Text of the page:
Eventually, I obtained several other postcards of Eaton Chapel, ones that had been mailed and teased at a hidden history that begged to be riddled out. The most intriguing one was written by “K E K” to Miss Henrietta Morgan, Taylor, TX on 22 February 1908. The author revealed a lot of personality in his message, which he scrawled across the face of the card in blatant disregard for the image. Certain details promised a portal into the history of the man even though he used only his initials.
"Society sure is doing in Taylor. You had better be glad that you are a society lady instead of a student who has to study Instead of running around having a good time. Exams are only two weeks off now and I have to get busy if I expect to pass them I know you will have a good time in Georgetown Danse one or two for me at the Mask Dance Tell Miss Stella hello for me. K. E. K. This is where I go Sunday? Mrs. Patric Campbell is billed to show here during exams isnt that a shame I think I will go see her in spite of the fact. Might never have the chance to see her again.”
Most importantly, he mentions that “Exams are only two weeks off,” and since he posted the card from Galveston, it seemed likely that he was a student. He seems a bit flirty with his correspondent, Miss Henrietta calling her a “society lady,” and contrasting himself as “a student who has to study.” He urges Henrietta to “Tell Miss Stella hello for me,” and speaks of “Georgetown Danse,” all of which suggests he is a college student, and not a secondary school pupil. As a student, he would be more transient than a resident might be, so a search within a narrow time range is essential. Galveston published a city directory for 1908, so an examination of the alphabetical K-section might turn up a student at the Galveston Medical School.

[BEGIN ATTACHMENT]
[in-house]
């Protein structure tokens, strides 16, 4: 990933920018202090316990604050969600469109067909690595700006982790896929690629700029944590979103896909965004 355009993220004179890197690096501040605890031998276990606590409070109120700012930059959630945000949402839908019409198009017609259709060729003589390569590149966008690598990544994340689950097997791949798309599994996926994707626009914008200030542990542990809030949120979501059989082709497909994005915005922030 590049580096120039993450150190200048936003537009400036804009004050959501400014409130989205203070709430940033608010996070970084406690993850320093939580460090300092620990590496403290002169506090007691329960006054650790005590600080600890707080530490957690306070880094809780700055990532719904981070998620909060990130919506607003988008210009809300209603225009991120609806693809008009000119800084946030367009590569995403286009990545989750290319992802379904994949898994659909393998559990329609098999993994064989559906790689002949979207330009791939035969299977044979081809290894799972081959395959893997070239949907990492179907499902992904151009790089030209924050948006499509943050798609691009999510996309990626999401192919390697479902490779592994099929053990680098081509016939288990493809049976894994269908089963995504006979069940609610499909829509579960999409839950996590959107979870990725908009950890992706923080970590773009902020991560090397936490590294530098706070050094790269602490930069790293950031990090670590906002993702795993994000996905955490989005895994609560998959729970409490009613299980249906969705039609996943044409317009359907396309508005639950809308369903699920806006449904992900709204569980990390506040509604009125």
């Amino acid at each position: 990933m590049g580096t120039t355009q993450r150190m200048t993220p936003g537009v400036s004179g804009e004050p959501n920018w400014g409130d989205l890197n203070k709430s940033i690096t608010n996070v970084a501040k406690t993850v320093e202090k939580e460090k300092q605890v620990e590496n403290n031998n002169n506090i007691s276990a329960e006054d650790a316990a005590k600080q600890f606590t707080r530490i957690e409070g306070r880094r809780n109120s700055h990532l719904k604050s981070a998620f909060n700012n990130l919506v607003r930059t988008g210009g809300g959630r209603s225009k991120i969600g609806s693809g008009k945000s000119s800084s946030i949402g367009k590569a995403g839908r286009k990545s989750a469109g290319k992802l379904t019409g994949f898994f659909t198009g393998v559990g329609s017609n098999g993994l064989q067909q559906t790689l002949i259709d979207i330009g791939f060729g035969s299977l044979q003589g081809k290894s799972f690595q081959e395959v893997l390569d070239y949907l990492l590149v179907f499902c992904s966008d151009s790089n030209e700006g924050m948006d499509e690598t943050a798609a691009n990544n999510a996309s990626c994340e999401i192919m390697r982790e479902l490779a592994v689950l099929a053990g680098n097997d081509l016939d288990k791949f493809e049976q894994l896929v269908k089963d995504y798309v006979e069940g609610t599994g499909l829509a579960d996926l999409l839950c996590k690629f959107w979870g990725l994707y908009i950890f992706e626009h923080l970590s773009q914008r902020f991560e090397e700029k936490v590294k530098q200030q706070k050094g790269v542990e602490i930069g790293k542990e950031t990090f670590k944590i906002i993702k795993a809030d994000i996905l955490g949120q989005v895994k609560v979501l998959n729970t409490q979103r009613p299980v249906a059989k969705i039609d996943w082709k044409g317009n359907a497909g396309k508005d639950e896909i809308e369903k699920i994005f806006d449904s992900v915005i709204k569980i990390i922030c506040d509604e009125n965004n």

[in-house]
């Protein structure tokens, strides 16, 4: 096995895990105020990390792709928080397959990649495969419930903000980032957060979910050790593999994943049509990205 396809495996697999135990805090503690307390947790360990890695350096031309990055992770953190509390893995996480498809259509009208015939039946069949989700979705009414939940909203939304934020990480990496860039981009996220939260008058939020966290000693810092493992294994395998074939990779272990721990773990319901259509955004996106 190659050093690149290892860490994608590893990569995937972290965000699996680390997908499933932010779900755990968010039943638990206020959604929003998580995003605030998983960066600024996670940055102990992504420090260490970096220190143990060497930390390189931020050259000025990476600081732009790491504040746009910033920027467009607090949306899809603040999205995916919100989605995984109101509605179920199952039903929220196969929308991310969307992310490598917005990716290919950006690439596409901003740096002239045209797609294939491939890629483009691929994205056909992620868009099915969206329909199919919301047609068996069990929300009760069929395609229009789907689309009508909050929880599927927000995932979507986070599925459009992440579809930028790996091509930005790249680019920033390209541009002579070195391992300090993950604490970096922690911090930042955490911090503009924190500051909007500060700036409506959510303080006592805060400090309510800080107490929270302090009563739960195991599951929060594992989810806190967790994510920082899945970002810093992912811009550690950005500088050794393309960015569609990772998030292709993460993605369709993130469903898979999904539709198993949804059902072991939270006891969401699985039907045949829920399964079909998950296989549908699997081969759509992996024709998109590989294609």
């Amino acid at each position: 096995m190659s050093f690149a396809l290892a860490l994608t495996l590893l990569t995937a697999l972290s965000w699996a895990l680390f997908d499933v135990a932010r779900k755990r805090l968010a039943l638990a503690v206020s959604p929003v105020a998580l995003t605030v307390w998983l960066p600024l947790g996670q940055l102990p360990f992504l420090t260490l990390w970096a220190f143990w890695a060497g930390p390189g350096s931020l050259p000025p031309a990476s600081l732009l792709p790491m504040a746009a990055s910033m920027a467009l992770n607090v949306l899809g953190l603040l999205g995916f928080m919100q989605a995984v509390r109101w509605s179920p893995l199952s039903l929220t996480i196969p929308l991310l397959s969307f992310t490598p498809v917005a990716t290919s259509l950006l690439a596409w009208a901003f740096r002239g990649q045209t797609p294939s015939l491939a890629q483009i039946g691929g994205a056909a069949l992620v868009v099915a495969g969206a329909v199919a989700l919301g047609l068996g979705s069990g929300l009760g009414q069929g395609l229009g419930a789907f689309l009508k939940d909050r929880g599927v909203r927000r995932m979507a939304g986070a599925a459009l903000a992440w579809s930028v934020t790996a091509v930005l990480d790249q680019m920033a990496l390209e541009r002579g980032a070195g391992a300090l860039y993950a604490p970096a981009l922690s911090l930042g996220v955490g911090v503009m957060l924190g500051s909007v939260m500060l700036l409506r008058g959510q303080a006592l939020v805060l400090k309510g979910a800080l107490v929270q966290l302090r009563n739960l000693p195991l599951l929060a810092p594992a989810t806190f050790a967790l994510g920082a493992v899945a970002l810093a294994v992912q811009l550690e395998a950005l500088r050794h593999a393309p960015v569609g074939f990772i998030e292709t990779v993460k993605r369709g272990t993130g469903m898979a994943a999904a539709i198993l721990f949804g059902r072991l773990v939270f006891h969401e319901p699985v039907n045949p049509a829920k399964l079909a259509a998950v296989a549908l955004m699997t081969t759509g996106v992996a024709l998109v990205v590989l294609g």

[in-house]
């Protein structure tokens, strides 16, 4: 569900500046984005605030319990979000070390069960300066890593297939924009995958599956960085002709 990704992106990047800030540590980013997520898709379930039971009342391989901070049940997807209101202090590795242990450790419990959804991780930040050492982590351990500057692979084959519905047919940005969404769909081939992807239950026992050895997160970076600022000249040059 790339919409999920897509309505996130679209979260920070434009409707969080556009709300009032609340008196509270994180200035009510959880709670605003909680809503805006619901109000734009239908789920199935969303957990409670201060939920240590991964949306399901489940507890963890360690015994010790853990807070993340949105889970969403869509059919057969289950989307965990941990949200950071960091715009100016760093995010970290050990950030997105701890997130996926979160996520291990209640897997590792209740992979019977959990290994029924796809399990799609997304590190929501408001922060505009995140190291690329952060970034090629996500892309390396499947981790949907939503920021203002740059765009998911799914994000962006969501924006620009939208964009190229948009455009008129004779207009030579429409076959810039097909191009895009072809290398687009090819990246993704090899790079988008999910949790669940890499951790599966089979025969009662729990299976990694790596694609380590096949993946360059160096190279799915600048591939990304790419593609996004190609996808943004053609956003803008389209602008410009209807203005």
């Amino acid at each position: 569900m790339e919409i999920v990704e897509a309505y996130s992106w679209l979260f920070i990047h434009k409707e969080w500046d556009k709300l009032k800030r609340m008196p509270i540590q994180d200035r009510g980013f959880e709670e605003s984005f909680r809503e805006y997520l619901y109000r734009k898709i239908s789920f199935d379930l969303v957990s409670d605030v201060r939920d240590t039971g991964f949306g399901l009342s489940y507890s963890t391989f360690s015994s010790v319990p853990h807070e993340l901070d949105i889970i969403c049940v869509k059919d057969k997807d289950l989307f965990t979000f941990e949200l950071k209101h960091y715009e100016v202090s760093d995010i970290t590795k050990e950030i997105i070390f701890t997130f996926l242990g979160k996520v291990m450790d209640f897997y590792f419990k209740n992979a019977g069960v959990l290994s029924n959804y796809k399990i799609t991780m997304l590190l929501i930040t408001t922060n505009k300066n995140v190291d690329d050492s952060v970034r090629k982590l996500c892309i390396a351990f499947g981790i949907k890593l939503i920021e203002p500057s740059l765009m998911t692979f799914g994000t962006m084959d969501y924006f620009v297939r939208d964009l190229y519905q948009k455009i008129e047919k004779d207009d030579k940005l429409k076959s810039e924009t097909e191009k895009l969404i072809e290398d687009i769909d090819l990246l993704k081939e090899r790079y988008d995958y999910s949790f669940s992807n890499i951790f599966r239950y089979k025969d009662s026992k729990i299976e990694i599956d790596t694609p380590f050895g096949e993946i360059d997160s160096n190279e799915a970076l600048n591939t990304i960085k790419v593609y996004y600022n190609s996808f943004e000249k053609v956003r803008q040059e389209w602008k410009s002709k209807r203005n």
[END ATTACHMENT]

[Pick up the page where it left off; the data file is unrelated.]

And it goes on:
There are 11 pages of entries with about 80 persons per page, so only 880 possibilities to examine. K E K is probably male, nonetheless, females should also be noted:
Kelly, Kate, Miss h 1414 Postoffice
Killeen, Kate J. Miss r 2002 L.
Kovocavich, Kirto, lab Mrs 3827 B’dway
Krivokopich, Krist, r 1909 Mechanic 4.
Krug, Kenny E. pharmacy student Mrs 828 Market
The last seemed such a likely candidate that I looked no further, and focused on Kenny [See Galveston City Directory, 1908, below]. The name was quite adequate now for a census search, but that might be only circumstantial, even if compelling. The strongest confirmation of his identity would be a comparison of his signature, and since K E K left a good record of his handwriting, another document with his signature might be definitive. He wrote another card to Henrietta on April 20, 1908, this one of Trinity Episcopal Church, similarly scrawled across the front, which I purchased in the same lot as the same as the first, and this he also signed, K E K.
When WWI started for Americans in 1917, all males of a certain age were required to register, and that document bears their signature. Although the cards were written nine years earlier, the signature should be fairly stable. “Kenneth Edwin Krug” of Brenham is described as medium height and weight with blue eyes and brown hair. His date of birth is 2 December 1887 and is 29 years old on June 6, 1917 in Brenham, Washington County, TX. He is a druggist with a wife and child, “crippled” from meningitis. The signature is a very good match, so with this handwriting comparison in addition to the biographical details, it is not likely that K E K is a different person [See images below, WWI Draft record and signature comparisons].